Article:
“In October 1957, the Central Council of Physical Recreation decided to appoint a small independent Committee to examine the general position of sport in this country and to recommend what action should be taken by statutory and voluntary bodies if games, sports and outdoor activities were to play their full part in promoting the general welfare of the community. The C.C.P.R. itself works only in England, Wales and Northern Ireland, but the readiness of the Scottish Council of Physical Recreation to co-operate made it possible for the inquiry to cover the whole of the United Kingdom.
The decision to set up this Committee was made because of a general and growing feeling that some new initiative was required if sport - using that term in its broadest sense - was to be enabled to expand and develop in the light of present-day needs and standards. It was believed that this was most likely to be secured if an impartial Committee were asked to investigate and make recommendations about the many current problems affecting sport, some of them highly controversial.
The C.C.P.R. was extremely fortunate in securing the agreement of Sir John Wolfenden to serve as Chairman of the Committee. His colleagues on the Committee were invited to serve on the basis of their ability to examine and assess evidence, as well as their general interest in the subject. It was decided not to appoint anyone who was exclusively identified with any particular sport or organisation.
Though the C.C.P.R. has borne the expenses of the inquiry out of its voluntary resources, the Committee have worked quite in-dependently and, apart from giving evidence to the Committee in common with very many other organisations, the C.C.P.R. has taken no steps to influence their proceedings or recommendations.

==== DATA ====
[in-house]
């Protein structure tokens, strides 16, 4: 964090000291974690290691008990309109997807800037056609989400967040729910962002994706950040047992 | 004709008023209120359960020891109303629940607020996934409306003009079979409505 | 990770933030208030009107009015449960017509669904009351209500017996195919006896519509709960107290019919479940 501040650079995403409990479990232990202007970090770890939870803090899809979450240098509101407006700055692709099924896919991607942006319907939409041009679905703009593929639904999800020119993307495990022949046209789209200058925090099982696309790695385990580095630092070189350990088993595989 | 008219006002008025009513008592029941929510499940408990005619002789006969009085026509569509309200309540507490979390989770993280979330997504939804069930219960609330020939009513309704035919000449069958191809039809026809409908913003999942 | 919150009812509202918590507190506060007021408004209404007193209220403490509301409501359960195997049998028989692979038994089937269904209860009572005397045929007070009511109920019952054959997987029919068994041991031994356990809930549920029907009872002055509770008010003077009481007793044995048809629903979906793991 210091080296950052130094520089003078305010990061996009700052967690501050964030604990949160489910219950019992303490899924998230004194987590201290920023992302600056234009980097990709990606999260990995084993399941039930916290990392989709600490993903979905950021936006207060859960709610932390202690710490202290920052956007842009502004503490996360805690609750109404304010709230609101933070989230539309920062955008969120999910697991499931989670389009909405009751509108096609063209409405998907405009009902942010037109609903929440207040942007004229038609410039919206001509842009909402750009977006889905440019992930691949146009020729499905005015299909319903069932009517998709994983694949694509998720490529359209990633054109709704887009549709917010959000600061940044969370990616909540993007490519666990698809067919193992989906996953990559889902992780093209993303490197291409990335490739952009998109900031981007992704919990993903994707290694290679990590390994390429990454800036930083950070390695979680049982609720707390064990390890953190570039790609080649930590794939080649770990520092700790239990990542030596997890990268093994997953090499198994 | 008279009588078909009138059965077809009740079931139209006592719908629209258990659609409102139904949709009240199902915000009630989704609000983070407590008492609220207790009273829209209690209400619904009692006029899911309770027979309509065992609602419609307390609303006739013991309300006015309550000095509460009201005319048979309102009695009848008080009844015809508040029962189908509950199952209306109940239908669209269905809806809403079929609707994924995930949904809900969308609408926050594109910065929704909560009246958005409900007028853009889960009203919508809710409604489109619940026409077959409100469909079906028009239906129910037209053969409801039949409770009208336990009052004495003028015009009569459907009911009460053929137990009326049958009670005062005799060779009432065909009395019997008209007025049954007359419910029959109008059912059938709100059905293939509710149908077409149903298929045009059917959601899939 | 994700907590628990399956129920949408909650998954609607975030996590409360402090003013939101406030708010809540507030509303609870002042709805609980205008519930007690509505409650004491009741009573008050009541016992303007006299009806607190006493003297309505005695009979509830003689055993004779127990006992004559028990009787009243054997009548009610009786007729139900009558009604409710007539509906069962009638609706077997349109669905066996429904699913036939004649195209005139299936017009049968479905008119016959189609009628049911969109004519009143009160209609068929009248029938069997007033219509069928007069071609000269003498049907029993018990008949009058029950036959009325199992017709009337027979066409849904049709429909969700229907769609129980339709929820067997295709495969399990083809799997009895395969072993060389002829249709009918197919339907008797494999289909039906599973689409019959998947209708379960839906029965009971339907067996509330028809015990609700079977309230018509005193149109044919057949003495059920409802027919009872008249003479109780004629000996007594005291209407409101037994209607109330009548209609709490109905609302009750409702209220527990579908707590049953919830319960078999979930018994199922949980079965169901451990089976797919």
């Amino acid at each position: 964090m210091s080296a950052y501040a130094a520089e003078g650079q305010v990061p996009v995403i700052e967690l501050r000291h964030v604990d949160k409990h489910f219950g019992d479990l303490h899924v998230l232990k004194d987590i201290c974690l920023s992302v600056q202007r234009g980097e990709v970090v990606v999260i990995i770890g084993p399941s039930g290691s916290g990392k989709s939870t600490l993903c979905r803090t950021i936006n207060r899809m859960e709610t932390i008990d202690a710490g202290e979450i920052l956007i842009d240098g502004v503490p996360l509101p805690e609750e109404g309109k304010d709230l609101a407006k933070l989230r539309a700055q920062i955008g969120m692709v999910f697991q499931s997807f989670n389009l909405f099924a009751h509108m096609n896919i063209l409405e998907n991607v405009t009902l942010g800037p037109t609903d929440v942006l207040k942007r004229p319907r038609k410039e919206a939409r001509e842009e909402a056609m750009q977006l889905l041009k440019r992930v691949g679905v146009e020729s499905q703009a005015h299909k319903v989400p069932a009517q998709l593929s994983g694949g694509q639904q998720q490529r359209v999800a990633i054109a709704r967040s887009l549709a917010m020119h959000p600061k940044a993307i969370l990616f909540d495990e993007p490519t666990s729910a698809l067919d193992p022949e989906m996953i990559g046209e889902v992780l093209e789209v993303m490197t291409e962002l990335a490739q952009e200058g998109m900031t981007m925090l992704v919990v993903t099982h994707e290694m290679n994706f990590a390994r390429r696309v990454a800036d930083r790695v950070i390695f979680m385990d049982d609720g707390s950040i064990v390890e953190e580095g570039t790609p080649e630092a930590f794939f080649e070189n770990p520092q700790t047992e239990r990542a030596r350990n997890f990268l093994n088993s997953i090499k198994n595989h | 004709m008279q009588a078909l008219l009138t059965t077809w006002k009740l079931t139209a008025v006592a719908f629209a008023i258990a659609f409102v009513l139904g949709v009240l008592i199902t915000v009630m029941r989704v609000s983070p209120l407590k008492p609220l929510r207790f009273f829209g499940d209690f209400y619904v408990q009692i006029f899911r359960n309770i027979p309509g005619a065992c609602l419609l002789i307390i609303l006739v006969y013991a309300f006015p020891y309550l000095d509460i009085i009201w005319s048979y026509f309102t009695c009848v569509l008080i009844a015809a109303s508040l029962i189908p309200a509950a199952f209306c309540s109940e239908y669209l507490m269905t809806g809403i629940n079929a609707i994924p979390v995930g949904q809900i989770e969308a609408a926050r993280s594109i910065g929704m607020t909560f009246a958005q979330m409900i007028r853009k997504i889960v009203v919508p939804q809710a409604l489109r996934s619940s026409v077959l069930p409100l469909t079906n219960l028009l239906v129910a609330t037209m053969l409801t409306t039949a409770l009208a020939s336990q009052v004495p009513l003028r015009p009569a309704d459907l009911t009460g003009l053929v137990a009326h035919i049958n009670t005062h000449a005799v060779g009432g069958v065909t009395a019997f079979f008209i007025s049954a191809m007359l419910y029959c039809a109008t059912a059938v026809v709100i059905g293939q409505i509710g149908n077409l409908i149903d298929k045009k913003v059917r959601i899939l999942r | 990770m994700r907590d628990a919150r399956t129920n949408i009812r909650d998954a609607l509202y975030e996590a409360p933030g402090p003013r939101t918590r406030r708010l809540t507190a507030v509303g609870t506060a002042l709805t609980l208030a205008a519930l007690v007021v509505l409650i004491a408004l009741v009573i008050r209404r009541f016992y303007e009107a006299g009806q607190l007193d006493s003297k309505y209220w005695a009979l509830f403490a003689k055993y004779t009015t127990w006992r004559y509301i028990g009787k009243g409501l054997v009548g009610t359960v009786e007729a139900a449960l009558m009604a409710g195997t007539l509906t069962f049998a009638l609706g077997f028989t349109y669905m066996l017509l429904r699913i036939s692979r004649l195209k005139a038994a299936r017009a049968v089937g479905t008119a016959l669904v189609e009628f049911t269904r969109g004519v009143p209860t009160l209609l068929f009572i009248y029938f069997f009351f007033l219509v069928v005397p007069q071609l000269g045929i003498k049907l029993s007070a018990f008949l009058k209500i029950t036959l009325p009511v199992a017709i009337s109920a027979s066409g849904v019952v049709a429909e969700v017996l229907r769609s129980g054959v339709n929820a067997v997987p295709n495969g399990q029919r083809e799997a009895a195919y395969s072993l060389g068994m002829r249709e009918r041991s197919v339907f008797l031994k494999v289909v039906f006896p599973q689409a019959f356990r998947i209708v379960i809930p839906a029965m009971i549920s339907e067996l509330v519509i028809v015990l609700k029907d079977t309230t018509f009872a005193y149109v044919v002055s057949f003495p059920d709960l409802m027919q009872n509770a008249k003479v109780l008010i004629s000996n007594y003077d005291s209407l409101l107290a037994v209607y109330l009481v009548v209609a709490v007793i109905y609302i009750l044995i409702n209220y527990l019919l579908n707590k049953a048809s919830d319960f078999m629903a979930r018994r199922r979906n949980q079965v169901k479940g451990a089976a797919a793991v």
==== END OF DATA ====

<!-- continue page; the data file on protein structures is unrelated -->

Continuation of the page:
Although, officially, the Committee's Report is presented to the C.C.P.R., the Executive Committee have decided to publish it immediately so that its recommendations will be available to all interested organisations at the same time. As its contents are not yet known to the Executive, the C.C.P.R. is not in a position to express any views about it, nor can it consider itself committed by the Report. It is hoped that the Report will be given urgent and careful consideration by all statutory and voluntary bodies con-cerned with the development of sport - Government Departments, local authorities and local education authorities, sports, outdoor activity and physical education associations, voluntary youth organisations and, of course, composite and representative bodies such as the British Olympic Association, the National Playing Fields Association, the Scottish Council of Physical Recreation and the C.C.P.R. itself.
On behalf of the Executive Committee of the C.C.P.R., I express deep gratitude to Sir John Wolfenden and his colleagues for the thorough and painstaking way in which they have discharged their responsibilities. Everyone concerned with sport must feel an immense sense of appreciation that such eminent men and women, already fully occupied, should have been willing to devote so much of their time to the inquiry. I hope that, as a result of their labours and recommendations, some decisive and far-reaching steps will be taken to enable sport to play an even fuller part 'in promoting the general welfare of the community'.”
(Signed) STANLEY F. ROUS,
Chairman, Executive Committee, C.C.P.R. (1960)
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Reference : CCPR. (1960). Sport & the community: The report of the Wolfenden committee on Sport 1960 (2009 web edition). London: CCPR
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